Tuesday, February 08, 2011

autism in the emergency room.

Monday morning: 10am. My cell phone rings.  Call display = Max's school = oh f*ck. It's the principal, who reports that Max has fallen and has hurt his arm.  I need to come pick him up and take him to the hospital.  Not exactly a good start to the week.  When I arrived at the school, I found Max in the arms of his EA, his left arm hanging limp.  Just the action of having him stand up made him moan in agony.  Apparently he had thrown himself on the floor during an episode of non-compliance (a fairly typical behaviour for him).  Max's teacher and principal helped me out to the car with Max.   He turned white as a sheet as I strapped him into the car and my heart broke a bit.
I had booked an appointment with our family doctor, but it was clear that Max would need an x-ray, so off to the Oakville Trafalgar Memorial ER we went.  Our most recent health care experience at our local drop-in clinic had me dreading the inevitable looks of judgement we would receive from people in the waiting room as well as the impatience and general ignorance of the nurses and doctors who would be treating Max.  As common as Autism is, and the higher rate of injury these kids experience in comparison to their neurotypical peers, you'd think medical staff would know how to deal with children on the spectrum, at least a little.  The ER was packed and as I waited to check Max in, he looked around in bewilderment and clung to my leg with his good arm.  I explained to the triage nurse that Max had hurt his arm, and that he is Autistic.  She asked me to come around to the other side so she could do an assessment.  When we sat down, she crouched down to Max's level and introduced herself to him as "Darcy" and very gently asked him where it hurt.  He whimpered "elbow" as she felt his fingers, hand, and wrist.  He winced in pain and she looked very concerned.  She said "I hate to see him in so much pain!".  Amazing.  I was blown away by her compassion and humanity.  I was relieved that she saw Max as just a little guy in tremendous pain and didn't think that because he had Autism he had two heads.  We went and sat in the waiting area and within 5 minutes Max's name was called.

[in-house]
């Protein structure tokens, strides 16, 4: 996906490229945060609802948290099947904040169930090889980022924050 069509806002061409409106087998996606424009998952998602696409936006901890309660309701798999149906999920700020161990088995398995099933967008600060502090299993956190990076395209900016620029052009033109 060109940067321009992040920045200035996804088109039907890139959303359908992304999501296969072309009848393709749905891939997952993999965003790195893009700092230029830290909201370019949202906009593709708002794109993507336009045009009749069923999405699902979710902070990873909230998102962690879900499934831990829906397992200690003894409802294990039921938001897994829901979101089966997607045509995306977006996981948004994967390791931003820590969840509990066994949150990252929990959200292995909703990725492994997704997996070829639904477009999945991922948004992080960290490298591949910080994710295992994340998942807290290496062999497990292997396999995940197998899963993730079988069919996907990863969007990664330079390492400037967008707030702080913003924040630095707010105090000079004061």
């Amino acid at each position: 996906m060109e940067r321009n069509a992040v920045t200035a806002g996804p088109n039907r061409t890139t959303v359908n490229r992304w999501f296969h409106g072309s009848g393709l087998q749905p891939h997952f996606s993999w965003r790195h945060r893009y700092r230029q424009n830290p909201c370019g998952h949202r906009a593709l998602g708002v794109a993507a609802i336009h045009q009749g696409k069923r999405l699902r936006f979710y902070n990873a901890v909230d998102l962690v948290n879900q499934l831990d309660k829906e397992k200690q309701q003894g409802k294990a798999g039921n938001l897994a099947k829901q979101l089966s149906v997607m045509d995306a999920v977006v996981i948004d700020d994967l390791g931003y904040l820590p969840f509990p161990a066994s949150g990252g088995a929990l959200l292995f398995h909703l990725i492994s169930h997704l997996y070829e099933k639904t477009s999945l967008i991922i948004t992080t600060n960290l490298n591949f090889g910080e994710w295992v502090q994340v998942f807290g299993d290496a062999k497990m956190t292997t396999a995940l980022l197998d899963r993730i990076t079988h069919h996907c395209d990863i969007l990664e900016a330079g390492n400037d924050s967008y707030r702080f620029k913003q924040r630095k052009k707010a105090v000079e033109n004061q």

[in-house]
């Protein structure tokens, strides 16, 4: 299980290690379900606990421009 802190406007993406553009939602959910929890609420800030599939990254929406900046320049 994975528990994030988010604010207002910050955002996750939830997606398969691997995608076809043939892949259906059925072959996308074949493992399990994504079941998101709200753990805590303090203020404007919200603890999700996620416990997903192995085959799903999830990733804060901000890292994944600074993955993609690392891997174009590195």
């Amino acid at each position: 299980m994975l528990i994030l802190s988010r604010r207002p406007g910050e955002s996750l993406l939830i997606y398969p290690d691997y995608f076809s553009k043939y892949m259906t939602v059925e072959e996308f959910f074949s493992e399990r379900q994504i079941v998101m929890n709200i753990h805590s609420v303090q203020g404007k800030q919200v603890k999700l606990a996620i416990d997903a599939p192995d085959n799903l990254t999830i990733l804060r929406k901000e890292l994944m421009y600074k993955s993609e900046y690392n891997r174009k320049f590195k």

While we waited for the doctor, the nurses made sure Max was as comfortable as possible.  It took about an hour for a doctor to come and assess Max, but it was much nicer to be waiting where Max could be comfortable instead of the crowded waiting room.  When the doctor arrived I gave him the run down of what happened and told him that it would be hard for Max to tell him exactly what hurt because he is Autistic.  Again, the doctor (Dr. Knott) was very kind.  He told me he thought Max had dislocated his elbow, but because of the communication issue, wanted to do an x-ray to make sure that was what we were dealing with. 
The x-ray technician, Tey, was gentle with Max and had me stay with him while she got x-rays of all the angles she needed. At some point in the process, she actually popped Max's elbow back into place (a very common occurrence with elbow dislocations). The doctor confirmed that Max's elbow had in fact been dislocated and told us he should be fine now. Given that Max was trying to use the gurney as a jungle gym, I agreed with his diagnosis.

I cannot say enough how impressed I am with the nurses and doctors at the Oakville Trafalgar ER. They treated Max with compassion and humanity and made what could have been a terrible experience into a manageable one. He was treated kindly and respectfully at all times and the fact that he has Autism was never an issue. I appreciated that accommodations were made for him, without me even having to ask. As often as I write about the Canadian health care system failing Max, I think it is important to recognize instances where individuals knock it out of the park and go above and beyond. Oakville Trafalgar Memorial ER for the win.


  1. wow so awesome.
    We have had two elbow dislocations - both with me, both on the side of the road, when Khaled was around 2 and then when he was 3. It is when you hold on to their arm, they pull to run in to the road, or some direction that is obviously dangerous and you dont let go. Hence elbow gets pulled. Its very painful to move that arm. Its easy to fix.

    Did you find out what exactly went down at the school?

  2. I didn't get the straight goods, no. I am guessing something like you described happened.